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Why parens?

by chazubell (Sexton)
on Feb 07, 2013 at 17:14 UTC ( #1017701=perlquestion: print w/ replies, xml ) Need Help??
chazubell has asked for the wisdom of the Perl Monks concerning the following question:

I have been provided some code that declare a lexically scoped scalar variable enclosed with parenthesis’s.

my $a;

Vs.

my ($a);

Is this just an aesthetic issue?

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Re: Why parens?
by choroba (Abbot) on Feb 07, 2013 at 17:21 UTC
    If the declaration is not followed by an assignment, it is purely (un)aesthetic. If there is an assignment, the difference is important - the parentheses introduce list context on the rvalue. For example:
    $_='....x....x....x...'; my $scalar = /x/g; my ($list) = /x/g; print $scalar, "\t", $list, ".\n";
    Output:
    1 x.
    لսႽ† ᥲᥒ⚪⟊Ⴙᘓᖇ Ꮅᘓᖇ⎱ Ⴙᥲ𝇋ƙᘓᖇ
Re: Why parens?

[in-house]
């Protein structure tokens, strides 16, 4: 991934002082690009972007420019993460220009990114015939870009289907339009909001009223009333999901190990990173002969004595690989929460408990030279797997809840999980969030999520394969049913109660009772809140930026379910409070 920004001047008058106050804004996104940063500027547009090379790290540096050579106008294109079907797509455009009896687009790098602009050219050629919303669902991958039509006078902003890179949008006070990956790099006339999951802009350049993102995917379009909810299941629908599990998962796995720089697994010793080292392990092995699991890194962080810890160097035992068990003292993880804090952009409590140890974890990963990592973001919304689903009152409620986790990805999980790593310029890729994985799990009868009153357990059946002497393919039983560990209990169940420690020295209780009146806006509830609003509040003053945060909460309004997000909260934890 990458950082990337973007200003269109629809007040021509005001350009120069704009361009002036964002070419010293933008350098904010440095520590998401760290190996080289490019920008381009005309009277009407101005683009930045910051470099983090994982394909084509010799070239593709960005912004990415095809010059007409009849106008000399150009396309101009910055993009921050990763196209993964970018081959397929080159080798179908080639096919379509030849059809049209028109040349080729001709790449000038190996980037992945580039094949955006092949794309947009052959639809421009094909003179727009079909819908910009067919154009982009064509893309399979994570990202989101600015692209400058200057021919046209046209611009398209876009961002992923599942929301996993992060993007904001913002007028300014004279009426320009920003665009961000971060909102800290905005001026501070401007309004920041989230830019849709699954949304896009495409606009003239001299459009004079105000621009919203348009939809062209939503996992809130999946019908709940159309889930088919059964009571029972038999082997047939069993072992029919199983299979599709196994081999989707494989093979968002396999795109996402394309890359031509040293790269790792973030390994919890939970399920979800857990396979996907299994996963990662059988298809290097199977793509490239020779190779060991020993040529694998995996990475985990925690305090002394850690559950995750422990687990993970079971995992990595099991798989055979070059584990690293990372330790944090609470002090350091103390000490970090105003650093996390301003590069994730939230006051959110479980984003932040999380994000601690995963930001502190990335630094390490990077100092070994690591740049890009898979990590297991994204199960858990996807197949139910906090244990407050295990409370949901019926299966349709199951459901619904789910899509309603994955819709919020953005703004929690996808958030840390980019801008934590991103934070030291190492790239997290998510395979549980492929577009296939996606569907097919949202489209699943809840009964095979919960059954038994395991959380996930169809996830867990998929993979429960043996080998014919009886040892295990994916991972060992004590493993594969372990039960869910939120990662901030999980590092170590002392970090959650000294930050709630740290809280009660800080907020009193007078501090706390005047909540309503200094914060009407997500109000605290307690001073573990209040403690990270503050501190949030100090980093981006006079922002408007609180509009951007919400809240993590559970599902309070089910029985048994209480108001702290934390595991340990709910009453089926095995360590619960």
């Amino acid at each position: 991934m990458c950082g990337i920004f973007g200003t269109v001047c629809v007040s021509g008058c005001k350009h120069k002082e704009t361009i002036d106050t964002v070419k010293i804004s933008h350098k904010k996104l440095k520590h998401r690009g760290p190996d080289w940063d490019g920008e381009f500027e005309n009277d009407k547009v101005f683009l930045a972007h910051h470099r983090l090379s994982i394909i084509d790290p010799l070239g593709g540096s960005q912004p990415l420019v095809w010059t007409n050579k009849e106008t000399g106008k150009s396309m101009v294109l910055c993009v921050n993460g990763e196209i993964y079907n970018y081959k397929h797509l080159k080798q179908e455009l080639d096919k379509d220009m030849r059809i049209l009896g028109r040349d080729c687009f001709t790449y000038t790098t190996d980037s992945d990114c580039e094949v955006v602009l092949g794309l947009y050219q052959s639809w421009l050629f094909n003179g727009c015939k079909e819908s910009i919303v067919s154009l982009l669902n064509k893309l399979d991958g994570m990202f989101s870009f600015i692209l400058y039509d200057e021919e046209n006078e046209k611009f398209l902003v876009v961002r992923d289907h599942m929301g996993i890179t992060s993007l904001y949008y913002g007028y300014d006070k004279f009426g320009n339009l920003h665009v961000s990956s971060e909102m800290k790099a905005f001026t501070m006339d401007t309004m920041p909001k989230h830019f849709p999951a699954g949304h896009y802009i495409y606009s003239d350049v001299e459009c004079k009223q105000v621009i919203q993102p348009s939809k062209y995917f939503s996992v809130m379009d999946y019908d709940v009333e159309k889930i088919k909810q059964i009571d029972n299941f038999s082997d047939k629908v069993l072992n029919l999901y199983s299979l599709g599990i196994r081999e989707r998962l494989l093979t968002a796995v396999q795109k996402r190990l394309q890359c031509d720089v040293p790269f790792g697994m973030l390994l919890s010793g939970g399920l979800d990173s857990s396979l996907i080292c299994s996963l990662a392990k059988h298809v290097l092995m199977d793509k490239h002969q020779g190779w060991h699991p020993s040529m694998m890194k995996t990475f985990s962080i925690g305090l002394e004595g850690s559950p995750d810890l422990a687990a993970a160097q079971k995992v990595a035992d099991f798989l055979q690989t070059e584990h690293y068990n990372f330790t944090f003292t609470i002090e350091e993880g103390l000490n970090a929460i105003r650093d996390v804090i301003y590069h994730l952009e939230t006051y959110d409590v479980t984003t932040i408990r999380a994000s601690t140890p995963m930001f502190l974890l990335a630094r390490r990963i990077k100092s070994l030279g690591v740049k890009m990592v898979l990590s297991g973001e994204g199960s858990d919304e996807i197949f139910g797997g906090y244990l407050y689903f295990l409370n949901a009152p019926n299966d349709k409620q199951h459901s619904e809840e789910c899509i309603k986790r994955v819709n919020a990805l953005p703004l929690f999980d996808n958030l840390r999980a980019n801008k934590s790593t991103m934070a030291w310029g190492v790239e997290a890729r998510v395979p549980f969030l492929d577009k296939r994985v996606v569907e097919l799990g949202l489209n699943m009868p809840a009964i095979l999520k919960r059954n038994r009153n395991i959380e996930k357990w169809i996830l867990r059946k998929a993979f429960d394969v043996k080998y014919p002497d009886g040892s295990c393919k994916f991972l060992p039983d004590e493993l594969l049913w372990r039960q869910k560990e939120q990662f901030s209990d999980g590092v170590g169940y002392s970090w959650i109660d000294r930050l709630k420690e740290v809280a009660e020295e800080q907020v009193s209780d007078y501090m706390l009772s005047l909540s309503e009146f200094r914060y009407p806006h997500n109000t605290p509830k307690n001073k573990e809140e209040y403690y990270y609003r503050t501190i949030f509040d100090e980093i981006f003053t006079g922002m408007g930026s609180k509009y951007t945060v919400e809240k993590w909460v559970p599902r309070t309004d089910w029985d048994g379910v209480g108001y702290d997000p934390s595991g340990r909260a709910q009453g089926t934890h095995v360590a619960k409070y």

by tobyink (Abbot) on Feb 07, 2013 at 17:22 UTC

    When declaring only one variable, it's mostly an aesthetic choice; but consider declaring multiple variables simultaneously...

    my ($a, $b, $c); # the good my $a, $b, $c; # the bad (i.e. broken) my $a, my $b, my $c; # and the ugly
    package Cow { use Moo; has name => (is => 'lazy', default => sub { 'Mooington' }) } say Cow->new->name
Re: Why parens?
by johngg (Abbot) on Feb 07, 2013 at 17:23 UTC

    This thread discusses the differences.

    Cheers,

    JohnGG

      JohnGG:

      Thanks for the pointer to the discussion of parens. In the context per my example, it would appear that the programmer may have cribbed it from some other code (as do we all).

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